Haven't digested C#3? Brace yourself for V4!

After Microsoft’s PDC, a whole host of C# 4.0 infos are coming up. Many months ago we were already allowed to peek at Hejlsberg & Team sitting in an old meeting room, talking about what C# 4.0 would be all about (I have lost the link but you here’s his talk at the PDC about the upcoming language - Takes some time, but it’s pretty good).

UPDATE: You MUST watch at least the last 10 minutes. That stuff apparently won’t enter the C#4.0 but “Compiler as a Service” is pretty close to magic.

Major keywords were: Concurrency, ‘Declarativeness’, Dynamic Features.

Just now, posts are coming up highlighting information available on new language features - a good moment for me to gather some links…

  1. The dynamic keyword: For an interesting example introducing the dynamic Keyword, making an XMLNode behave like an instance with properties, go here. Such stuff may allow to do duck typing: Some sort of ad-hoc bolting on of an interface. For some comments on that, go here.

  2. The Dynamic language runtime appears to become a first class citizen in the CLR. Wonderful new possibilities (and great bugs) are waiting for us to discover!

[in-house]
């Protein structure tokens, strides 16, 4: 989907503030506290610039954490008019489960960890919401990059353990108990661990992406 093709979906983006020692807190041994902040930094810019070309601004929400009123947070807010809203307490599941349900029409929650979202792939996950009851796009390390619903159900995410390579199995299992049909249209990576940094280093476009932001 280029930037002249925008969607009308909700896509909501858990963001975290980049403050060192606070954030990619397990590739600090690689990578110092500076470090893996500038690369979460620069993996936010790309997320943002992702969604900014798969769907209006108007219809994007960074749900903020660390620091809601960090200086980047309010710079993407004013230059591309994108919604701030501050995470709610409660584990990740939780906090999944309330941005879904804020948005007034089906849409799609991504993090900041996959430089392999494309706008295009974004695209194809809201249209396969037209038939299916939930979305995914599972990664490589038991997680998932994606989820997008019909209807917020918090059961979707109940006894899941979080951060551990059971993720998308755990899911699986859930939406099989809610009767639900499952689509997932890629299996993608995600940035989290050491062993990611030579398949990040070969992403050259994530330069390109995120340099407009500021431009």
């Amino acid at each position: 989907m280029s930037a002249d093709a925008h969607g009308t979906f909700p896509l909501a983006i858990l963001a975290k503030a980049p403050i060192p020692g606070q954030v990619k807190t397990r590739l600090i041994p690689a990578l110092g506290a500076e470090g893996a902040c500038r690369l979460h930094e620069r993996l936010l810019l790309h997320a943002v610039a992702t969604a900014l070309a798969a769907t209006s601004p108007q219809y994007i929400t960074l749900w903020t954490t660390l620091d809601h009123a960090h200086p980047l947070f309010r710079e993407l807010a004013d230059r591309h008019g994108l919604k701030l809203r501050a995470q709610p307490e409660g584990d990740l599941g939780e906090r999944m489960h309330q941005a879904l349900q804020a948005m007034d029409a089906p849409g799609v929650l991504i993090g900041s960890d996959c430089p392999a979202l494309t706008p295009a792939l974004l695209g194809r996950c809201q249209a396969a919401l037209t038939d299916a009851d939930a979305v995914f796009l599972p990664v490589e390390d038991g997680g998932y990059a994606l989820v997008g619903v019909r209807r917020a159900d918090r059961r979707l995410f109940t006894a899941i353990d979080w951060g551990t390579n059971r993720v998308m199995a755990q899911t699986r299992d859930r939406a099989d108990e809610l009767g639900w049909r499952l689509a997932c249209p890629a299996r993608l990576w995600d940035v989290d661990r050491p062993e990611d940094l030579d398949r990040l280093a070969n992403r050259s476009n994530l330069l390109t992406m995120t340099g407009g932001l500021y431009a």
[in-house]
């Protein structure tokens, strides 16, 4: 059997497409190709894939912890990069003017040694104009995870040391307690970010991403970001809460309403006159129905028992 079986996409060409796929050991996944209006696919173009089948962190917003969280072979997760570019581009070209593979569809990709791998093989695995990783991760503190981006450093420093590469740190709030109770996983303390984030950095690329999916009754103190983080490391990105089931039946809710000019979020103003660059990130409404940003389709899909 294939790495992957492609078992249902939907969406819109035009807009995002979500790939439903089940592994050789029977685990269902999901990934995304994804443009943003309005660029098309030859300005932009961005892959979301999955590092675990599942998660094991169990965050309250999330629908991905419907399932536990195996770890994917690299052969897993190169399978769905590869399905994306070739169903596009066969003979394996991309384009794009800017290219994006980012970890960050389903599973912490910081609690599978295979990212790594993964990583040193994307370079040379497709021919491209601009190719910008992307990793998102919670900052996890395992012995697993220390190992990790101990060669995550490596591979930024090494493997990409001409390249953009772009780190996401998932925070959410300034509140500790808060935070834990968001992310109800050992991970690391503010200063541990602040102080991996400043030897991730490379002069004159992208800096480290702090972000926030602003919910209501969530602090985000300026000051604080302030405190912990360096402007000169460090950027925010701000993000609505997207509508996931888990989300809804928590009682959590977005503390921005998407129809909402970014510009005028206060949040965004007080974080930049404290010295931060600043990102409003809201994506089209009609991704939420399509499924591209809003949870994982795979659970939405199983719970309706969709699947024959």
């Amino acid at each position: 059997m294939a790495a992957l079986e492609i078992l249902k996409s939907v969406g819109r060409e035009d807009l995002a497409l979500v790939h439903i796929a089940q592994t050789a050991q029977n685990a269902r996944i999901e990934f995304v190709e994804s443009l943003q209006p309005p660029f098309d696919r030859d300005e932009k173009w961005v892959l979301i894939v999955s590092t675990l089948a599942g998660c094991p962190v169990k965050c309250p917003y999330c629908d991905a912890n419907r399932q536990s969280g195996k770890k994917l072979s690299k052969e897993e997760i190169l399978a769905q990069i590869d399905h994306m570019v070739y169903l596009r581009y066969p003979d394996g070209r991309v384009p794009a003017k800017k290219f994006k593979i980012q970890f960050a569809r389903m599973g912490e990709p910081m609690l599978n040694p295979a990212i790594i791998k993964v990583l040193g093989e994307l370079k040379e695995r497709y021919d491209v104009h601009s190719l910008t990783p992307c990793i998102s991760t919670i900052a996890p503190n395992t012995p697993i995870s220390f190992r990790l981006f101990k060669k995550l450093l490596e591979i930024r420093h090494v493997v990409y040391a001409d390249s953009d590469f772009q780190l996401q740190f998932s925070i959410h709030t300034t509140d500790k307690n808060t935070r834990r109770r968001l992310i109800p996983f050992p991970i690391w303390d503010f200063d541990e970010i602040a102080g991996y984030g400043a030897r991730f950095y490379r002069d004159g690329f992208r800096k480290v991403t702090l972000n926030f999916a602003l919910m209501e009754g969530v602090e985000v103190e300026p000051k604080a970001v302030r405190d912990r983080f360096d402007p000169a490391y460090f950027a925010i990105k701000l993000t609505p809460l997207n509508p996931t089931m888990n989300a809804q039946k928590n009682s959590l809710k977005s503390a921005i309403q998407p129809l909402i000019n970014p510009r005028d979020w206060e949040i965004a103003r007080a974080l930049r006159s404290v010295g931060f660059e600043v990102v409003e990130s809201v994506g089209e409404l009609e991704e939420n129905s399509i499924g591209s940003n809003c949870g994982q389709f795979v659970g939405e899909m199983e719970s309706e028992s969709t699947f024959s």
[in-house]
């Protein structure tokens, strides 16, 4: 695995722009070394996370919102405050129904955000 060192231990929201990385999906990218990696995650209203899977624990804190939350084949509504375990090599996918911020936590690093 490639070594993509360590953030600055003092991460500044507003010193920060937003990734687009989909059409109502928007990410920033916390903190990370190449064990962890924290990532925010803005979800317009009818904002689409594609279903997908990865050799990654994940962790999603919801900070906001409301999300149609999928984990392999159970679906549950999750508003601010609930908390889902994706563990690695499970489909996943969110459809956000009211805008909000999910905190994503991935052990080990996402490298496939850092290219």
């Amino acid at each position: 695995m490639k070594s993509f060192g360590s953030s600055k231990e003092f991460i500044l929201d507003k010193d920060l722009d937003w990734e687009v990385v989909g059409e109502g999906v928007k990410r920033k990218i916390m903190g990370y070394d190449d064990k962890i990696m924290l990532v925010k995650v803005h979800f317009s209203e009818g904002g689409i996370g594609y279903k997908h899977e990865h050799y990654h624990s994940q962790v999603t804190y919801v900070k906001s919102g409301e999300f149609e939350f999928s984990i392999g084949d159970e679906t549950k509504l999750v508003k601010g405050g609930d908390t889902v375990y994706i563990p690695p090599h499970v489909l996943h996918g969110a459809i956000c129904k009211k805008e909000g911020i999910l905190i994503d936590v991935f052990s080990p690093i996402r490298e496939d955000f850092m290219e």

3. Parallel extensions for .NET is most likely becoming a part of the .NET Framework. At some point such things may appear in the language…

  4. Optional parameters and named parameters become part of the language. You will find an excellent writeup on the two here (Optionals) and here (Named)

  5. COM Interop: Ever used Type.Missing to save a Word Document in C#? Well, that has become wholly unnecessary

  6. Co- and contravariance on generic types: That one is going to hurt your head (Then again, if you have worked with generics you will most certainly have missed it once or twice)! Here is an example (taken straight from Anders’ slides):

public interface IEnumerable<out T> {
  IEnumerator<T> GetEnumerator();
IEnumerable<string> strings = GetStrings();
IEnumerable<object> objs = strings; // No Problem!
public interface IComparer<in T> {
  void Compare(T x, T y);
IComparer<object> objComp = GetComparer();
IComparer<string> strComp = objComp; // No Problem!

I’d say that’s enough for now. Some of this stuff is content that I have been waiting for. I have cursed the invariance of generic types a number of times, and I have been waiting for the marriage of CLR + DLR a long time to get some personal project of mine going. I have never really missed optional and named parameters, but guess that people having to do a lot of COM interop will just love it. As a trainer in introduction to .NET with C#, however, this is an utter catastrophe. An introductionary course will now quite easily fill roughly 6-7 days!